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Souza: Elephants safe from poachers, but not zoos



World Elephant Day, an organization dedicated to raising awareness of the dramatically decreasing population of elephants, explains, “The escalation of poaching, habitat loss, human-elephant conflict and mistreatment in captivity are just some of the threats to both African and Asian elephants.”

Elephants of the wild and those in captivity, such as at the Oregon Zoo, are suffering at the hands of human greed for money and entertainment.

African and Asian elephants alike are in danger in their natural habitats due to a not so natural predator. Poachers slaughtering elephants for their valuable tusks are putting elephants closer and closer to extinction. As a result, in 1979 there was an estimated 1.3 million elephants, while in 2016 the population plummeted to only 352,271.

It is not only the elephant population that is affected by the decline but the entire ecosystem. World Elephant Day explains, “Elephants are a keystone species. It means they create and maintain the ecosystems in which they live and make it possible for a myriad of plant and animal species to live in those environments as well.”

In reaction to the plunge of elephant numbers, organizations and countries are taking action to protect these sacred animals.

For instance, according to CNN, “Botswana Defense Force (BDF) has deployed an infantry battalion of specially-trained soldiers; more than 700 are stationed across 40 bases in the far north,” where soldiers are told to “shoot-to-kill” the poachers. Likewise, the global ivory trade has been banned since 1989, according to National Geographic.

However, not all governments are willing to stop the profitable business of domestic ivory trade. China has the largest illegal ivory trade, which is due to the limited legal trade of ivory within the country.  According to World Elephant Day, “Between 2010 and 2014, the price of ivory in China tripled,” and thus, “As of 2016, there are still more African elephants being killed for ivory than are being born…”

In late December 2016, China announced that they will be banning ivory trade throughout 2017. According to The New York Times, with the United States having banned ivory trade earlier in 2016, and now, with the initiatives of China, the future of the elephant population looks a lot brighter.

Elephants are more valuable alive than dead  poachers get paid a few hundred dollars for tusks, while communities get millions of dollars in tourism money.

This “eco-tourism” leads animals to be kept in small spaces away from their natural territories.  Thus, despite zoos being a main source of entertainment and an educational opportunity for humans, it is not luxurious for the captive animals—as many zoos convey it to be. Many animals, including elephants, are mistreated during their lives in captivity.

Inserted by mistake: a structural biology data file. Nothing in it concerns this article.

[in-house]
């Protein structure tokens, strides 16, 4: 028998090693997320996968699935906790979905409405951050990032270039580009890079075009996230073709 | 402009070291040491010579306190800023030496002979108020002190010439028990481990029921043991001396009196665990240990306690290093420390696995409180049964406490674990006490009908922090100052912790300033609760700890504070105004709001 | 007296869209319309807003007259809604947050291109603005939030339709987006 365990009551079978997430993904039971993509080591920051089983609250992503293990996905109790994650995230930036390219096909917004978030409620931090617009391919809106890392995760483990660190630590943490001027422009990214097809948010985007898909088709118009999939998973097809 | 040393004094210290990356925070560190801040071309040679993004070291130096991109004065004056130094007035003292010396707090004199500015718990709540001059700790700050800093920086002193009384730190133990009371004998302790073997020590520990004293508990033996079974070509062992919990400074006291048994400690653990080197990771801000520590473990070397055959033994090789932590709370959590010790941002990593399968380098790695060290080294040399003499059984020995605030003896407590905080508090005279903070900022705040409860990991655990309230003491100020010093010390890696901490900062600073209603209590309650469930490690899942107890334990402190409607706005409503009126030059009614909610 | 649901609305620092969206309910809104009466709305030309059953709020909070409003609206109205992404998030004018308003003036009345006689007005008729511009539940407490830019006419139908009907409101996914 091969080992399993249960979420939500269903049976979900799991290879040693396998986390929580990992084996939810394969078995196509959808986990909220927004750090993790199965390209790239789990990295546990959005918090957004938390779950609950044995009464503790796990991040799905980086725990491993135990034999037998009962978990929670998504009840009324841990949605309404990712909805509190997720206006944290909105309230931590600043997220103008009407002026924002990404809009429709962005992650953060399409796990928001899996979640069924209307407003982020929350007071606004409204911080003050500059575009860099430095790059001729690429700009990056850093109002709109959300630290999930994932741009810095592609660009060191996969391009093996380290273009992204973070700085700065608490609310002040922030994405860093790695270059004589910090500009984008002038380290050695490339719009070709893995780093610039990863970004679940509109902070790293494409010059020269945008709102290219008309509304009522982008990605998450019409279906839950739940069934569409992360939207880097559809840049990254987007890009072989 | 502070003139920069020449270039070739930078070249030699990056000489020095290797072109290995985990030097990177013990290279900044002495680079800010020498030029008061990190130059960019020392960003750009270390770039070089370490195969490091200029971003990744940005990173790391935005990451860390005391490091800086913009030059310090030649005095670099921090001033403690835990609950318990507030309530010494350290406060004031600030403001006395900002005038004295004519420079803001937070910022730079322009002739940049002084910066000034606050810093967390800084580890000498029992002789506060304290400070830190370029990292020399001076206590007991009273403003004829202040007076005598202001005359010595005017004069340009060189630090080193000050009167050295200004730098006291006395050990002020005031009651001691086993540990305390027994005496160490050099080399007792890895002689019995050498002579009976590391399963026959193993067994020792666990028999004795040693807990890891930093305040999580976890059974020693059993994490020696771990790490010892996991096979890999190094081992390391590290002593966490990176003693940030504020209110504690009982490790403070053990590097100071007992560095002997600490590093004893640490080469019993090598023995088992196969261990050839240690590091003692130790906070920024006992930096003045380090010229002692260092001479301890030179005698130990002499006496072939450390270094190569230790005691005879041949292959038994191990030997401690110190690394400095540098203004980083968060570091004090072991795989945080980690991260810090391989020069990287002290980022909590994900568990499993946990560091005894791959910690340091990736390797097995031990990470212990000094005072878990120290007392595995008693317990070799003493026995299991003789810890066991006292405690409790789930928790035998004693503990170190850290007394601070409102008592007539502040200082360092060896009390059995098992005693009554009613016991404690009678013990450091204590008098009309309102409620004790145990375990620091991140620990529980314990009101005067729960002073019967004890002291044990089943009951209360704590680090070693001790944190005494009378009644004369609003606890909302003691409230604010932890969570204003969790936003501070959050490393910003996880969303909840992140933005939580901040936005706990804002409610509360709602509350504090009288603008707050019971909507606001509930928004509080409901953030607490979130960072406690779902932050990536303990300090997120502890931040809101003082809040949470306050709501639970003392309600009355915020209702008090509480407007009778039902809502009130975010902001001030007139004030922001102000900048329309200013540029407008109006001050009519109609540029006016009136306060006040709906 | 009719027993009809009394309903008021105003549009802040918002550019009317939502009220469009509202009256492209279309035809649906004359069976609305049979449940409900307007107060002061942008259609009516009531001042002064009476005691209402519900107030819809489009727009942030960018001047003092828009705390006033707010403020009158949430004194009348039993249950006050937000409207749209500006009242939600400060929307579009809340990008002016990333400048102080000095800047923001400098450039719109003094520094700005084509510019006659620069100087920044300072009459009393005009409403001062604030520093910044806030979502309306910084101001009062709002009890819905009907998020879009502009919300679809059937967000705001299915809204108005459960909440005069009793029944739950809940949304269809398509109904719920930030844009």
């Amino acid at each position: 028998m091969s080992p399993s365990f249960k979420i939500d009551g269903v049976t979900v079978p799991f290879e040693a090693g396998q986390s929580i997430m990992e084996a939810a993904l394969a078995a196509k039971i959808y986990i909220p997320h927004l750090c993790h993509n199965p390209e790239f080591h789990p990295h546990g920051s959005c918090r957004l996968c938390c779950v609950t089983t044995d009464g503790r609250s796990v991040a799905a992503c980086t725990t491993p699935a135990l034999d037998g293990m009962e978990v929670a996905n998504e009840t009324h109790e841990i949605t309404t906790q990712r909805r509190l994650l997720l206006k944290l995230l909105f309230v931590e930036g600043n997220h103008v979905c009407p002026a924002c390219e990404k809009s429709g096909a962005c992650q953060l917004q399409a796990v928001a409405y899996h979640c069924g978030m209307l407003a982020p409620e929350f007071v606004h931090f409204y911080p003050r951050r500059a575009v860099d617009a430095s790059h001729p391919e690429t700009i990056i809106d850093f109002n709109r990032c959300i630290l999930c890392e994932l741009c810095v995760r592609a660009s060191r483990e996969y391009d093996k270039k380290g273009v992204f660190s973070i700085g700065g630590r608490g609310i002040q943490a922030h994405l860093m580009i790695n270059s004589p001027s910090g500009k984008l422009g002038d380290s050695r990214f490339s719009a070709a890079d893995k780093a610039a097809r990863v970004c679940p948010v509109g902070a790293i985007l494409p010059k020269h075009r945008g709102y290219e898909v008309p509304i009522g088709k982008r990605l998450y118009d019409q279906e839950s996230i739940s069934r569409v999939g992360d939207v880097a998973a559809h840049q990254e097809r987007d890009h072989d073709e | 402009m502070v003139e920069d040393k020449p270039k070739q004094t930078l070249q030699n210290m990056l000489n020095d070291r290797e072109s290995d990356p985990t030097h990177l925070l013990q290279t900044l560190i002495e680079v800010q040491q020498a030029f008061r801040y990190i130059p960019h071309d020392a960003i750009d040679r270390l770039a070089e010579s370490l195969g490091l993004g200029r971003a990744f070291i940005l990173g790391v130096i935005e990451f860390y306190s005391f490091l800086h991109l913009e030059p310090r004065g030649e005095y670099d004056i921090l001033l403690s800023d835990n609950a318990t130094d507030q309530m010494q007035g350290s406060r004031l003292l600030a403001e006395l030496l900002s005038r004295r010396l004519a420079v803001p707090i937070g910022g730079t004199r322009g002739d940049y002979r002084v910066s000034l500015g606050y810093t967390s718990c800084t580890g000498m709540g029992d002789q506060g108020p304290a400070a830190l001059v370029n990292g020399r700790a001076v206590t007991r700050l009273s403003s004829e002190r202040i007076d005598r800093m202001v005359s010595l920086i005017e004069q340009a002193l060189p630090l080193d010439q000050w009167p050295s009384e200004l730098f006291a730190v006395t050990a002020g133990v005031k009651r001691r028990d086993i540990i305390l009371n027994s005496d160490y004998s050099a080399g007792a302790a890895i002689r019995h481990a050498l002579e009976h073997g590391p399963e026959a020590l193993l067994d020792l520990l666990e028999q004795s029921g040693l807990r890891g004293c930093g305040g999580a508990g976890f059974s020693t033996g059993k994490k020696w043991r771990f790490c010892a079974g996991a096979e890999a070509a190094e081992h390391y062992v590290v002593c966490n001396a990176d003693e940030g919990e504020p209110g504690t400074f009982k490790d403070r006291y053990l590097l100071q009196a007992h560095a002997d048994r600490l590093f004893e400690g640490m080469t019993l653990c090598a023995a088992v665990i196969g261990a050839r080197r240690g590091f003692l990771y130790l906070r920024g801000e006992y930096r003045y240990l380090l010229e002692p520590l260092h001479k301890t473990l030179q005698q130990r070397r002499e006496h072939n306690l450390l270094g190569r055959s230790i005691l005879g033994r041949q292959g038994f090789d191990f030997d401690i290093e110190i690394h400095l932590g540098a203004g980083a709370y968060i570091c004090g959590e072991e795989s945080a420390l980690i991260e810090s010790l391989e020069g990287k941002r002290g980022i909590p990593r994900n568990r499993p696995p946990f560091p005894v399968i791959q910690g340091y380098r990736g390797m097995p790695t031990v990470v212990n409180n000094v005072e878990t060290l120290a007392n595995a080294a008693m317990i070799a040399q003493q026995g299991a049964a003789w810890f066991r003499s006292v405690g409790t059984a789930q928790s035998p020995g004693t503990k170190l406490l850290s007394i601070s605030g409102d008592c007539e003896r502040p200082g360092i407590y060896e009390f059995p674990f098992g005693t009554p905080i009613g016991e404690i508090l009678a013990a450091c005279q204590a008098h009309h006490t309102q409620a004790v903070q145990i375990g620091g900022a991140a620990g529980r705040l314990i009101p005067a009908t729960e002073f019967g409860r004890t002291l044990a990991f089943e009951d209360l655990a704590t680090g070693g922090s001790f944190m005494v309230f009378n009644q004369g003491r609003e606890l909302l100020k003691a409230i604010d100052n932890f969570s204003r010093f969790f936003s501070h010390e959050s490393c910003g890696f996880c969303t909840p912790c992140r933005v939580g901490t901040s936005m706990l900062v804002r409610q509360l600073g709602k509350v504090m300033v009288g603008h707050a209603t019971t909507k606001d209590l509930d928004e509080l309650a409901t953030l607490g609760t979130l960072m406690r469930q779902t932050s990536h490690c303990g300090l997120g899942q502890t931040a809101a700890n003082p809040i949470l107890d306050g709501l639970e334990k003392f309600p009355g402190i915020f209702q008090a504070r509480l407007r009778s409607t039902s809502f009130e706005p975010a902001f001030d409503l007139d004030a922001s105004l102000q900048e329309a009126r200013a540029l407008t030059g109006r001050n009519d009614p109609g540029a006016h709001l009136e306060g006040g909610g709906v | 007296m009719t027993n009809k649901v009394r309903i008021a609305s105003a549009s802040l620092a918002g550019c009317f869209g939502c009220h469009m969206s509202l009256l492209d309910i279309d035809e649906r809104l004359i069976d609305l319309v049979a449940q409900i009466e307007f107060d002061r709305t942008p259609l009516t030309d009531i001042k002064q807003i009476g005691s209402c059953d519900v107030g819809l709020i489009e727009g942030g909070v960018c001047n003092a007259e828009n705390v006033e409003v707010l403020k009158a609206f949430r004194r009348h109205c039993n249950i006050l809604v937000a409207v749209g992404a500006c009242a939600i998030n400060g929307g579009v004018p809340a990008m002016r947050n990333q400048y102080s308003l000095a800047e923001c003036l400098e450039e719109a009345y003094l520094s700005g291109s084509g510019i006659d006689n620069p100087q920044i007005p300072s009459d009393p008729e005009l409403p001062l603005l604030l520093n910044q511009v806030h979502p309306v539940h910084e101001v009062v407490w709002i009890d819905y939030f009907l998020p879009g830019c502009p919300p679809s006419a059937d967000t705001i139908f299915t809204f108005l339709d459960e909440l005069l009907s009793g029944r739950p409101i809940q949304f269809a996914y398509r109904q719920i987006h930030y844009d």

Moreover, many zoos do not have the ability to care for elder elephants and do not retire aging or sick elephants because they are a spectacle that makes money.

For example, the Oregon Zoo does not take the necessary action for elephants suffering from aging health issues. Back in December 2015, the Oregon Zoo had to euthanize an elder elephant, Tusko, after suffering from a leg injury that affected him for decades. The reason for the euthanization? According to the Washington Times, “… staff determined that they could no longer provide treatment for him.” Tusko was the second elephant to be euthanized in 2015, the first being a similarly injured elephant called Rama.

This raises the question of why the zoo didn’t retire these suffering elephants to refuges or sanctuarieswhich would be able to provide the attention and space the elephants needed.

Unfortunately, this issue didn’t stop in 2015. Free the Oregon Zoo Elephants is an advocate organization fighting for the retirement of the current elder elephant, Packy. Packy, like the previous elephants, needs heightened medical attention. However, despite the signs of his deteriorating health, the Oregon Zoo still does not show any interest in retiring him to one of the two (soon to be three) elephant sanctuaries in the United States. This organization is fighting for the happiness of these elder elephants that shouldn’t have to spend their late years dying in captivity, or as a money scheme.

The dangers the human world imposes onto elephants infect communities beyond those of the elephants’ natural habitat. Anyone who attends a zoo is contributing to the cruelty of animal captivity.

Giant, gentle wonders of the world, elephants deserve to live in their natural world without the danger of being slaughtered due to monetary greed or being captured for the pure enjoyment of humans.

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Katie Souza

Katie Souza